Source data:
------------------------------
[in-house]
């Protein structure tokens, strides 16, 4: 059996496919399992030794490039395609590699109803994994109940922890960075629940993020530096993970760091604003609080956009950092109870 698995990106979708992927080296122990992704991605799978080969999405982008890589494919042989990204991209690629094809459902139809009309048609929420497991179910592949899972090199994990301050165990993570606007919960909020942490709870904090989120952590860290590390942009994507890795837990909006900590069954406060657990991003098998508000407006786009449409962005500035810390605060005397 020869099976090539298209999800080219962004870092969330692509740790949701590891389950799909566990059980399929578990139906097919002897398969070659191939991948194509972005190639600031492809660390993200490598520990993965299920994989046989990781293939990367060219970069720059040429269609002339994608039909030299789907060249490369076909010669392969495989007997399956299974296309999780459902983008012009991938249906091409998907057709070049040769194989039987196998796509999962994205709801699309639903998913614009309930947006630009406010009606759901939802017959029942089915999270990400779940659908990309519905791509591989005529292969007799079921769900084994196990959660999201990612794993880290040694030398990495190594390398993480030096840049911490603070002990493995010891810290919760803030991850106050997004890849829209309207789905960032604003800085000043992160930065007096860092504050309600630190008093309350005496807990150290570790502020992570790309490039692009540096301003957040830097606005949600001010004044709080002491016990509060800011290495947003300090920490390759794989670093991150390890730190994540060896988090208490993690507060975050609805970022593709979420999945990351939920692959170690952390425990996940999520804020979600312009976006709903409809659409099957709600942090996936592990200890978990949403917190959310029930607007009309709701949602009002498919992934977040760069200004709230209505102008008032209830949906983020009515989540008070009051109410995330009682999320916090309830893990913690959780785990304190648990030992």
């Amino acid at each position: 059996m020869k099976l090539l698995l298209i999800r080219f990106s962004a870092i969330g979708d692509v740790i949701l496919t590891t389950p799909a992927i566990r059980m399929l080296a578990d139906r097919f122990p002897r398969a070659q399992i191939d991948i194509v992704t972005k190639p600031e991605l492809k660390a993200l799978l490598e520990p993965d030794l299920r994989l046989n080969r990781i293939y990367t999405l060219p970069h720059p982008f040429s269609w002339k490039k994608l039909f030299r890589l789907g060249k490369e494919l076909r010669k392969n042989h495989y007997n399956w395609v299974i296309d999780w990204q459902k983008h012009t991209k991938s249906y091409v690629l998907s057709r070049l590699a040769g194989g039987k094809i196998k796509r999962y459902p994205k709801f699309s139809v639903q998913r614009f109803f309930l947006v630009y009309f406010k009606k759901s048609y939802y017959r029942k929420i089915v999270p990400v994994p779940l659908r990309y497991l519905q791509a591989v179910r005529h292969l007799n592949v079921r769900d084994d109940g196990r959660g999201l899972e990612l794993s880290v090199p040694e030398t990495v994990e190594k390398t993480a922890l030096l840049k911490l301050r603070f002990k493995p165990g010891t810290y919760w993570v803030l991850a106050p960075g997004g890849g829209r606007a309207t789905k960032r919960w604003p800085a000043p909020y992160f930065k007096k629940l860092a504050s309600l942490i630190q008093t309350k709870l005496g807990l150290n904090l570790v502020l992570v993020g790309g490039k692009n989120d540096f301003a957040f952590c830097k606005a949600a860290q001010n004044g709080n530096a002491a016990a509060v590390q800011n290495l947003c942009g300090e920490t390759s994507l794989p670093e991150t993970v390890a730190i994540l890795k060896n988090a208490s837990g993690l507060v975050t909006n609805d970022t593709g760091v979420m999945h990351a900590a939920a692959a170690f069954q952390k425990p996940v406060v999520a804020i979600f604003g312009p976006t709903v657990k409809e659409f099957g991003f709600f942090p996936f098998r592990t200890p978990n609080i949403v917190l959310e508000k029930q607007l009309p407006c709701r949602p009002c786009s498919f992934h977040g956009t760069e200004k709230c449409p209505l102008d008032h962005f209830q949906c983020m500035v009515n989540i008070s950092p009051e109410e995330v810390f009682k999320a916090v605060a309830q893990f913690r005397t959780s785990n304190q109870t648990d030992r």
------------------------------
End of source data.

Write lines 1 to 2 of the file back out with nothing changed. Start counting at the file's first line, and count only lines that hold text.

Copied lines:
[in-house]
């Protein structure tokens, strides 16, 4: 059996496919399992030794490039395609590699109803994994109940922890960075629940993020530096993970760091604003609080956009950092109870 698995990106979708992927080296122990992704991605799978080969999405982008890589494919042989990204991209690629094809459902139809009309048609929420497991179910592949899972090199994990301050165990993570606007919960909020942490709870904090989120952590860290590390942009994507890795837990909006900590069954406060657990991003098998508000407006786009449409962005500035810390605060005397 020869099976090539298209999800080219962004870092969330692509740790949701590891389950799909566990059980399929578990139906097919002897398969070659191939991948194509972005190639600031492809660390993200490598520990993965299920994989046989990781293939990367060219970069720059040429269609002339994608039909030299789907060249490369076909010669392969495989007997399956299974296309999780459902983008012009991938249906091409998907057709070049040769194989039987196998796509999962994205709801699309639903998913614009309930947006630009406010009606759901939802017959029942089915999270990400779940659908990309519905791509591989005529292969007799079921769900084994196990959660999201990612794993880290040694030398990495190594390398993480030096840049911490603070002990493995010891810290919760803030991850106050997004890849829209309207789905960032604003800085000043992160930065007096860092504050309600630190008093309350005496807990150290570790502020992570790309490039692009540096301003957040830097606005949600001010004044709080002491016990509060800011290495947003300090920490390759794989670093991150390890730190994540060896988090208490993690507060975050609805970022593709979420999945990351939920692959170690952390425990996940999520804020979600312009976006709903409809659409099957709600942090996936592990200890978990949403917190959310029930607007009309709701949602009002498919992934977040760069200004709230209505102008008032209830949906983020009515989540008070009051109410995330009682999320916090309830893990913690959780785990304190648990030992």